Montreal Research into Teenage Cannabis Use Found Lower Memory, Reasoning Scores – LPC
A cannabis research project surveyed 3,826 students in Montreal and area every year from grade 7 to grade 11. The survey included questions about cannabis use, alcohol use, and frequency on a six-point scale from “never” to “every day”. Researchers also tested the kids’ memory, visual reasoning skills, and inhibition levels.
Not only did the researchers find a definite link between teenage cannabis use and poorer test scores, they also found a correlation in frequency. The more often students used cannabis, the worse their relative scores were. The research project did not find the same results in connection with alcohol use.
Research Project Limited – LPC
The researchers admitted that their findings about teenage cannabis use were limited. They couldn’t accurately measure key things such as amount of cannabis used or the THC potency. The survey took place when cannabis was illegal, so there wouldn’t have been an accurate way to measure.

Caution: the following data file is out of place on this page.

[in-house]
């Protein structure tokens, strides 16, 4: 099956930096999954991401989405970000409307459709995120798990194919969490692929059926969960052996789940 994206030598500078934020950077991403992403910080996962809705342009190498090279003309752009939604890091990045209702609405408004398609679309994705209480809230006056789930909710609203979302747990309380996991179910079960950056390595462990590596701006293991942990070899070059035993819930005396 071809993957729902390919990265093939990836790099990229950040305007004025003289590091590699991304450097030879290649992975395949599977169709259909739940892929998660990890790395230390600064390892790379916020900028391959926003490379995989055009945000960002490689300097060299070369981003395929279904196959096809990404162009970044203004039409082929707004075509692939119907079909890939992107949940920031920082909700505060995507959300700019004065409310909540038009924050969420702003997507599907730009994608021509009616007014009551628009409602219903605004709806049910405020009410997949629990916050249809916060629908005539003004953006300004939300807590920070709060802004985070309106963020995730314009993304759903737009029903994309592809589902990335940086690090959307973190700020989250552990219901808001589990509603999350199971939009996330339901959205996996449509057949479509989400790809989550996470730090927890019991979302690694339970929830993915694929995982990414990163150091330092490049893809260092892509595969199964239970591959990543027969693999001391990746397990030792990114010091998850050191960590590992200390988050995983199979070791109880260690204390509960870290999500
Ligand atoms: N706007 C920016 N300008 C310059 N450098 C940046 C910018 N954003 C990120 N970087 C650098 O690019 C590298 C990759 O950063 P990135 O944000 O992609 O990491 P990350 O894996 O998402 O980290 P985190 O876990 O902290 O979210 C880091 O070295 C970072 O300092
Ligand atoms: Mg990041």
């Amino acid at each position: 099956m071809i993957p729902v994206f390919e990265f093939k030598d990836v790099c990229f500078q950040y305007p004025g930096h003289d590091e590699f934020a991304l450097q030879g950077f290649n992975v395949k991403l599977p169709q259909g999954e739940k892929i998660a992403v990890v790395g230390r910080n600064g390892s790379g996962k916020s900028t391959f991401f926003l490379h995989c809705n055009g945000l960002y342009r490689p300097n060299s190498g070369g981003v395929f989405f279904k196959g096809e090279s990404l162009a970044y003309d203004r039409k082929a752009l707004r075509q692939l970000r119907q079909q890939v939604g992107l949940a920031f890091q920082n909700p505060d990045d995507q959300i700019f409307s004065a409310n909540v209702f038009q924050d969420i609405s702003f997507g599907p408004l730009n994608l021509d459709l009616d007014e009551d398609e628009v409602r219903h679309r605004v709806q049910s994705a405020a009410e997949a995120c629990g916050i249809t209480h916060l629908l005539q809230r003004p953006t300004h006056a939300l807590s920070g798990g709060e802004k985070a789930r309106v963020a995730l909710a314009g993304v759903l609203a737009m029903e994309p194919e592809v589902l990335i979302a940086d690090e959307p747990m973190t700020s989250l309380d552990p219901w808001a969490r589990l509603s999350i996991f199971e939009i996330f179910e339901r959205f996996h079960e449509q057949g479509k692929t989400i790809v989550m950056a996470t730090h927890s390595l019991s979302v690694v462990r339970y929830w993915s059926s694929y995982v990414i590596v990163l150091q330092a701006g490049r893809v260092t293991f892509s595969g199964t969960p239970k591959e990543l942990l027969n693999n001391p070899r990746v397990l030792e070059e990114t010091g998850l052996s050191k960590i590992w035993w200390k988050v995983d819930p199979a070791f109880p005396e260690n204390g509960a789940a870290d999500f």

Newsweek interviewed Ian Hamilton, a researcher (not involved with this project) and senior lecturer in Department of Health Sciences at the University of York. He agreed there were limitations to the work.
“We also don’t know how many young people just happened to use cannabis at the time the researchers assessed them,” Hamilton said. “Equally, there could be young people who weren’t using cannabis at the point of assessment but did use cannabis at other times between assessments. We just don’t know.”
Still, the research highlights the importance of reducing teenage cannabis use.
“The work highlights some of the cognitive problems young people experience at a point in their life when they need optimal memory, problem-solving, and concentration to ensure they maximize their educational potential,” he said. “Cannabis appears to impair their cognitive ability.”
The Newsweek article comes out as the United States considers legalizing cannabis federally. Other countries including New Zealand are currently considering legalizing cannabis for adult use. One of the biggest fears around the world is that legalization will lead to large spikes in cannabis use, something that has already been found to be false in Canada.
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